She then says that the point of Jesus’ parables was to afflict the comfortable.

Levine puts it this way:

… [I]f we hear a parable and think, “I really like that” or, worse, fail to take any challenge, we are not listening well enough.

A couple of years ago, Matt and I wrote daily Lenten devotionals based on Jesus’ parables.

Each devotional covered a different parable.

As I was writing mine, Levine’s words rang true to me.

Familiarity with the parables can lead us to use them as memes of a sort.

We name them.

Prodigal Son

Talents

Unjust Judge

Wheat and weeds

The four soils

We hear many parables and say, “I really like that one.”

They provide comfort.

But when we really listen and put ourselves into the shoes of the original listeners … well … we might feel a bit afflicted.

And hopefully challenged.

Certainly, one of the parables that fits within this category is today’s text.

The parable of the “Good Samaritan”.

We all know the story.

Two guys who claim to be pious see another guy in need and just walk on by.

But then a guy with no claim to piety sees the same guy in need and stops to help.

What is Jesus trying to teach us?

A simple lesson.

We are supposed to be like that Samaritan guy.

In a superficial way, it is comforting.

Comforting because we all help someone else from time to time.

But there is more here than meets the eye.

Surprisingly enough, Jesus’ lesson is much more complicated.

It is in equal parts comforting, afflicting and challenging.

And so, it requires more than twenty minutes to talk about.

Which is why I am taking three Sundays to do what I can to explain this well-known short story.

To begin, we need to understand the context of the parable.

Luke describes the story as part of a rhetorical exchange that in Gospel parlance is commonly called a “conflict story”.

A conflict story looks like this.

Jesus is approached by someone who challenges his authority with a question.

Jesus responds to the question with a question of his own.

The answer to Jesus’ question also answers the challenger’s question.

The answer to Jesus’ question is so obvious that the challenger has no choice but to give the answer Jesus seeks.

Then Jesus responds with a lesson, often with a parable.

Here we have such a text.

Jesus is approached by a lawyer.

What this means is that this man is an expert on Torah – the law.

He is a Torah lawyer.

The lawyer seeks to discredit Jesus with a question.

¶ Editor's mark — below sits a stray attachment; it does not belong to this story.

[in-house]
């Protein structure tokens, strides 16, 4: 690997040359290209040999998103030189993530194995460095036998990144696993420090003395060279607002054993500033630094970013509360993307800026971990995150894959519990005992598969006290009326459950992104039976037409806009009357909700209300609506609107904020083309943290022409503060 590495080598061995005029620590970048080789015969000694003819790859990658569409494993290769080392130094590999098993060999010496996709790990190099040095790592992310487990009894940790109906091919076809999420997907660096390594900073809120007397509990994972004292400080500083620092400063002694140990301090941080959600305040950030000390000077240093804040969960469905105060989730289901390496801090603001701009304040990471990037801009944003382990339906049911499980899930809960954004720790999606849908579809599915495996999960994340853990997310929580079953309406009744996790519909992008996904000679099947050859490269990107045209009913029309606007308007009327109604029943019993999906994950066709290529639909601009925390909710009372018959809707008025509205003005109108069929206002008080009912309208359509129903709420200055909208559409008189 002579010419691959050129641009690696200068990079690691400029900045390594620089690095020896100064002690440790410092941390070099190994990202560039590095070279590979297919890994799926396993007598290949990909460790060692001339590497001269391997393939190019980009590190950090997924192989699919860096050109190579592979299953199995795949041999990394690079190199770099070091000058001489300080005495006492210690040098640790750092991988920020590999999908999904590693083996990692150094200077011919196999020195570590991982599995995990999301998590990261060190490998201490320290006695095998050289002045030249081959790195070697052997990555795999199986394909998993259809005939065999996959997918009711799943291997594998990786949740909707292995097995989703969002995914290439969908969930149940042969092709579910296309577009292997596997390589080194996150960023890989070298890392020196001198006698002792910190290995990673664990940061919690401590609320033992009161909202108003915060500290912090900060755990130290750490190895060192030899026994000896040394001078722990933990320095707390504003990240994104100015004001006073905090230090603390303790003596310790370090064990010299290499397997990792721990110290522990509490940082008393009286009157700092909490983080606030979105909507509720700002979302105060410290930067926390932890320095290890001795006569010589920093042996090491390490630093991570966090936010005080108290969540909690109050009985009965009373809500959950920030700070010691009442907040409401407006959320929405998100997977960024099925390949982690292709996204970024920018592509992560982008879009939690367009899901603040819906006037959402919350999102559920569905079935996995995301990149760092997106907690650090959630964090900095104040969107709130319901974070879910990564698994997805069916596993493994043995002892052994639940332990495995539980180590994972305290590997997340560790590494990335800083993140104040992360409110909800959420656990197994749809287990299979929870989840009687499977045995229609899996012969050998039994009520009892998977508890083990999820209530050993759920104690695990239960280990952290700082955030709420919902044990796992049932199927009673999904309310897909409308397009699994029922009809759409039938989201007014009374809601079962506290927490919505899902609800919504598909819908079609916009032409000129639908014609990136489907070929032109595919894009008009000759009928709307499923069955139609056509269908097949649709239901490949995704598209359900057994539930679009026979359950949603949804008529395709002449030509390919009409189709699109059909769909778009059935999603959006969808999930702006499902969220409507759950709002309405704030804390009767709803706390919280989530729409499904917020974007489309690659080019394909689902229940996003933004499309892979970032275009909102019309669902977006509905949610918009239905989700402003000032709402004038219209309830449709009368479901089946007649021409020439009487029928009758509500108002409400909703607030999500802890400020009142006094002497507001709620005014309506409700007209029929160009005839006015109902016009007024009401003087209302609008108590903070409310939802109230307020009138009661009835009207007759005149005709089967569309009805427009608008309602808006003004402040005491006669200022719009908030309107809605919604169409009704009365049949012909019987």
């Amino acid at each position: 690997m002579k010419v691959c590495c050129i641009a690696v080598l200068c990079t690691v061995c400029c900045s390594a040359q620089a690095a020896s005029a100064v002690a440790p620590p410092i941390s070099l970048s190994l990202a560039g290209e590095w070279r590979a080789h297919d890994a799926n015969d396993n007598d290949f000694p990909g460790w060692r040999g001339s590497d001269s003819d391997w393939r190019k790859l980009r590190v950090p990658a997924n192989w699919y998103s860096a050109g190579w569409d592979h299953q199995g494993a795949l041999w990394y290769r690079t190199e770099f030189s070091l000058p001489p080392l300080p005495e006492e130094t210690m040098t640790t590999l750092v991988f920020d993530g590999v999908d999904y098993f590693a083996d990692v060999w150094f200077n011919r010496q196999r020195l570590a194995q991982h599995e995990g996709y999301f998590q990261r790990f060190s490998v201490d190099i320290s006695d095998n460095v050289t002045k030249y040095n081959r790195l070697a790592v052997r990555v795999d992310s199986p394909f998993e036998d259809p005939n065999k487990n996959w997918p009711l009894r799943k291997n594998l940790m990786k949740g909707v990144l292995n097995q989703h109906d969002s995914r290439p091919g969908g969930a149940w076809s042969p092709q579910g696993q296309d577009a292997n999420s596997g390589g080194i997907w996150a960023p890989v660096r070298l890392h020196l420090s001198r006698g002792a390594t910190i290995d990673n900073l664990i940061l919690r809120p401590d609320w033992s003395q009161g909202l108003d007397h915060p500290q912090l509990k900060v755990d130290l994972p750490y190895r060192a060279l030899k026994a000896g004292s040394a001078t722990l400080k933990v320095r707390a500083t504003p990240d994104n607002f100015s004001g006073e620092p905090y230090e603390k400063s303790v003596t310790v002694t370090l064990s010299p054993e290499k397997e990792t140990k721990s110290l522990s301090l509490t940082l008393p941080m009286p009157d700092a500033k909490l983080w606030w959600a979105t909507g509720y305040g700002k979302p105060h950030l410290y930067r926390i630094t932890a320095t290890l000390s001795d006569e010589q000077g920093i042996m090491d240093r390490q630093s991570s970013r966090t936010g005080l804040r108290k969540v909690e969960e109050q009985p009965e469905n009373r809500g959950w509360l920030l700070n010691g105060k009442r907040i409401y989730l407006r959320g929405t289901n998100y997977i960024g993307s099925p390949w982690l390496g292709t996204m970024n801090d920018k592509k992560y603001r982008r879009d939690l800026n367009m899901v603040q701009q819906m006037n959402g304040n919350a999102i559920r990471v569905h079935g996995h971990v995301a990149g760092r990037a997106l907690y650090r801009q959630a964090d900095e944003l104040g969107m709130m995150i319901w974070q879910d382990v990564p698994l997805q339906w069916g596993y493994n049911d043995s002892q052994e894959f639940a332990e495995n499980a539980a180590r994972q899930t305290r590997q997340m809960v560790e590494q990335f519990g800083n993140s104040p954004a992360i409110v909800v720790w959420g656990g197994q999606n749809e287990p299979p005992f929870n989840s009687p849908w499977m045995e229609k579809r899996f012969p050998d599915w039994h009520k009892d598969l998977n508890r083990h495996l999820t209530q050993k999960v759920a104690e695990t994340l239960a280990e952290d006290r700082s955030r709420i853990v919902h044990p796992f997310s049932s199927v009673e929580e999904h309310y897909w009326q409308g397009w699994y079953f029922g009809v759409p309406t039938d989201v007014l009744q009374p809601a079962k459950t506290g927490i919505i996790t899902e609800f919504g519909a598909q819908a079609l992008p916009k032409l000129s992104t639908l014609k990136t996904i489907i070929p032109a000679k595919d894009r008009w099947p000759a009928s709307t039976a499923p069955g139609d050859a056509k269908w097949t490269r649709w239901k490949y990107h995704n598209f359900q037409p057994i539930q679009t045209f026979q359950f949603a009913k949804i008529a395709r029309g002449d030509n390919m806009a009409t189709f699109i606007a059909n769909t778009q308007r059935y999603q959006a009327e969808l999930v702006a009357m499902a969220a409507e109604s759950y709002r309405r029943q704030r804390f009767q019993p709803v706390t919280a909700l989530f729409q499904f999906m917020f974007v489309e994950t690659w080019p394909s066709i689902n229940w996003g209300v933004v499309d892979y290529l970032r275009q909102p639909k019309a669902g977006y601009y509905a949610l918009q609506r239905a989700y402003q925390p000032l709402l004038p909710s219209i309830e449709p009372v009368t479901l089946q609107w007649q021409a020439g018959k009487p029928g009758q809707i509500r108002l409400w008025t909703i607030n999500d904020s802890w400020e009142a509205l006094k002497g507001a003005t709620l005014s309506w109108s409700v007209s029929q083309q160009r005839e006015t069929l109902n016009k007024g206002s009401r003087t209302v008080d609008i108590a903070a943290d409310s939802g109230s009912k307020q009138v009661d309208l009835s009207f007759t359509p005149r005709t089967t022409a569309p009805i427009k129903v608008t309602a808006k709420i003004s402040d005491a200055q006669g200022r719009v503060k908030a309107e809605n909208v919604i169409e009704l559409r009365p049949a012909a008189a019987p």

“What must I do to inherit eternal life?”

Don’t we all want to know the answer to that question?

Can you imagine yourself asking Jesus that question?

Jesus responds with his question.

What does Torah say?

How do you interpret it?

The lawyer responds with the Shema from Deuteronomy.

You shall love the Lord your God with all your heart and mind and soul and strength.

Then the lawyer adds a line from Leviticus.

You shall love your neighbor as yourself.

The two texts that summarize the Ten Commandments.

Is this how you would respond?

These are the two great commandments, according to Jesus, right?

No need to be a Biblical scholar to agree with the lawyer’s answer.

Jesus is pleased.

And then he gives the lawyer, and you, and me affirmation.

You have given the right answer; do this, and you will live.

And from this, we have a bit of comfort.

We meet the criteria.

We love God, right?

Here we are worshiping God, right?

We read our Bibles and we pray, right?

Lots of evidence that we love God, right?

We can check that one off.

But what about that loving our neighbor thing?

Do we love our neighbors?

What is the evidence for that?

To answer that question, we need to look at where that phrase comes from.

The dreaded Leviticus.

Specifically, Leviticus 19: 18 which in part says: you shall love your neighbor as yourself.

This little phrase, something that has been coined “The Golden Rule” is a summary of what the author of Leviticus says God requires of us if we are to be “holy”.

Basically, to be holy, we must be neighborly.

Neighborly, but in a very specific way.

Here is what the lawyer, and Jesus, would have had in mind:

Leviticus 19: 9-18

When you reap the harvest of your land, you shall not reap to the very edges of your field, or gather the gleanings of your harvest. You shall not strip your vineyard bare, or gather the fallen grapes of your vineyard; you shall leave them for the poor and the alien: I am the Lord your God.

You shall not steal; you shall not deal falsely; and you shall not lie to one another. And you shall not swear falsely by my name, profaning the name of your God: I am the Lord.

You shall not defraud your neighbor; you shall not steal; and you shall not keep for yourself the wages of a laborer until morning. You shall not revile the deaf or put a stumbling-block before the blind; you shall fear your God: I am the Lord.

You shall not render an unjust judgement; you shall not be partial to the poor or defer to the great: with justice you shall judge your neighbor. You shall not go around as a slanderer among your people, and you shall not profit by the blood of your neighbor: I am the Lord.

You shall not hate in your heart anyone of your kin; you shall reprove your neighbor, or you will incur guilt yourself. You shall not take vengeance or bear a grudge against any of your people, but you shall love your neighbor as yourself: I am the Lord.

So, what does that look like to Jesus?

He tells the Parable of the Good Samaritan to illustrate.

A Jew is walking from Jerusalem to Jericho and gets mugged.

He is in a ditch, bleeding.

Along comes a priest and a Levite.

They take a look at this poor soul and just walk on by.

Why?